If Iran’s Nuclear Program Is Peaceful, Why Hide It?
Iran’s nuclear facility at Natanz appears to be paving the way for sensitive facilities to increasingly go underground according to satellite photos analyzed by The New York Times.
Publication of the suspected findings is timed to coincide with Iran-Israel tensions and comes before US president-elect Joe Biden is sworn in. This is important because there is a spotlight on Iran’s nuclear activities. This facility has been in the news in the past. In July, due to a mysterious explosion that apparently damaged key centrifuges housed in a warehouse and in 2002, when satellite photos also showed evidence of underground construction in the secretive facility.
This comes days after plans by Iran to install advanced centrifuges at Natanz were seen as worrying France, Germany and the UK. The images of the tunnels and the centrifuge story are connected and not a coincidence. Iran is telegraphing its plans and there are messages being sent to the incoming US administration.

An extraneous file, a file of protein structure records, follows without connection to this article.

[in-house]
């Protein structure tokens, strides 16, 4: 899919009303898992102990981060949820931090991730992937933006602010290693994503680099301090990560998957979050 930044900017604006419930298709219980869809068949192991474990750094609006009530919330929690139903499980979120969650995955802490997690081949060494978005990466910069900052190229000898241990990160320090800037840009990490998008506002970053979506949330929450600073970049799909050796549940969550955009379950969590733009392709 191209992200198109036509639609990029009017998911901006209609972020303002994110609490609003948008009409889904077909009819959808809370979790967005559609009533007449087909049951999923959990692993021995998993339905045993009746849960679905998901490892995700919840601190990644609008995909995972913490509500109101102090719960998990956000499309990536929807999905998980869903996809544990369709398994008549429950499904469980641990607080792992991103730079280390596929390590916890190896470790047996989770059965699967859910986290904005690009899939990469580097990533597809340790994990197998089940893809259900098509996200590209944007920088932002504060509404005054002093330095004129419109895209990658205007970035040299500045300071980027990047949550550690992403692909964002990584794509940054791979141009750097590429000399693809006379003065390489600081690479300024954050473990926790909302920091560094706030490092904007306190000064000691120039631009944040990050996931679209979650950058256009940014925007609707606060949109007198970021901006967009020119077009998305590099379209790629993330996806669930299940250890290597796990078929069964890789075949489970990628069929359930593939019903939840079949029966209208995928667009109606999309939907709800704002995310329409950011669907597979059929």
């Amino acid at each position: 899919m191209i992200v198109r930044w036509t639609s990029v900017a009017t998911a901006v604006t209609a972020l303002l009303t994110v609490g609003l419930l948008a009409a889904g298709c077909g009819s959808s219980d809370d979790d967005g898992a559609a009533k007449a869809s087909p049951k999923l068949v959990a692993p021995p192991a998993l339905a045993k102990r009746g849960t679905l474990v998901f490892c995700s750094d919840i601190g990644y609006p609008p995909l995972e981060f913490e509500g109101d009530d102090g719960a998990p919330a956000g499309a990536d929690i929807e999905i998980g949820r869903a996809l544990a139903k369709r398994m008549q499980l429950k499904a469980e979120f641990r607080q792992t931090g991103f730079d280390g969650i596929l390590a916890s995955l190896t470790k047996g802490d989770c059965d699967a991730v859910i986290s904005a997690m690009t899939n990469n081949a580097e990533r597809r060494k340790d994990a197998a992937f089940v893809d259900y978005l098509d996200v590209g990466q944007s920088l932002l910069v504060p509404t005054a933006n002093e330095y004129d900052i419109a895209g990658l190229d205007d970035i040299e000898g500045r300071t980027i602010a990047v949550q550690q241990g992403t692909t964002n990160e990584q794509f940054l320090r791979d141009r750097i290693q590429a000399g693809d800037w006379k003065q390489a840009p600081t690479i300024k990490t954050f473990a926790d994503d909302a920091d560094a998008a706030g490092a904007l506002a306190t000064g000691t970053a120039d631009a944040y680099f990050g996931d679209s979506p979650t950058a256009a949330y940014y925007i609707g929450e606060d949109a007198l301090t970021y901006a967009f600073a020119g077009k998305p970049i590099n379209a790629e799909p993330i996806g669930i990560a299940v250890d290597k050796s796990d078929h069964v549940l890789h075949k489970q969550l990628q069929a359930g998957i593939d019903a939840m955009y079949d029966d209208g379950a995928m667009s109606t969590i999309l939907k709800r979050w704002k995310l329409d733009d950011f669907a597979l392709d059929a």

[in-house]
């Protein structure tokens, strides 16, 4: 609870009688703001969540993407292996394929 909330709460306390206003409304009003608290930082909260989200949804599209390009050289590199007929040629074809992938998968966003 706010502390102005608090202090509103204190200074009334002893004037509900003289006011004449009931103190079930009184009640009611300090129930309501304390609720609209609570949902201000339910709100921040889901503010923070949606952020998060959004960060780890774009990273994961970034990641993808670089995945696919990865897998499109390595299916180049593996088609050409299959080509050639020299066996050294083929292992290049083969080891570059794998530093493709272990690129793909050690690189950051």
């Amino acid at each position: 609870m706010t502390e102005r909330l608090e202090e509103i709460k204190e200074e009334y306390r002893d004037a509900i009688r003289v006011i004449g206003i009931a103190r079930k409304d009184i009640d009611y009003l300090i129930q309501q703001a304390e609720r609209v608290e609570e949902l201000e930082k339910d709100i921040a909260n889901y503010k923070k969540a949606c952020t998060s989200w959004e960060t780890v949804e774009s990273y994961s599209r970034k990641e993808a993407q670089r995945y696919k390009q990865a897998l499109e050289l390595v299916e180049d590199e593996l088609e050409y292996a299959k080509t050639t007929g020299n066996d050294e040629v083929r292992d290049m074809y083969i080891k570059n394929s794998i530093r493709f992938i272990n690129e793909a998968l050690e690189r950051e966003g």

The obvious question is, if Iran’s nuclear program is merely peaceful, then why does the country go to such lengths to hide it. Peaceful programs don’t require clandestine underground tunnels built on dirt roads that are supposed to appear inconspicuous but are actually key military industrial complex facilities. Iran has many such facilities and has shown off a ballistic missile mobile launcher on a train that can be moved from an underground facility at another location. It has hidden missile construction sites at Khojir and has also built underground sites at Imam Ali base in Syria, and aided Hezbollah in the same expertise. The regime has become expert at tunneling, helping the Houthis in Yemen to hide missile and drone construction.
Read More: Jerusalem Post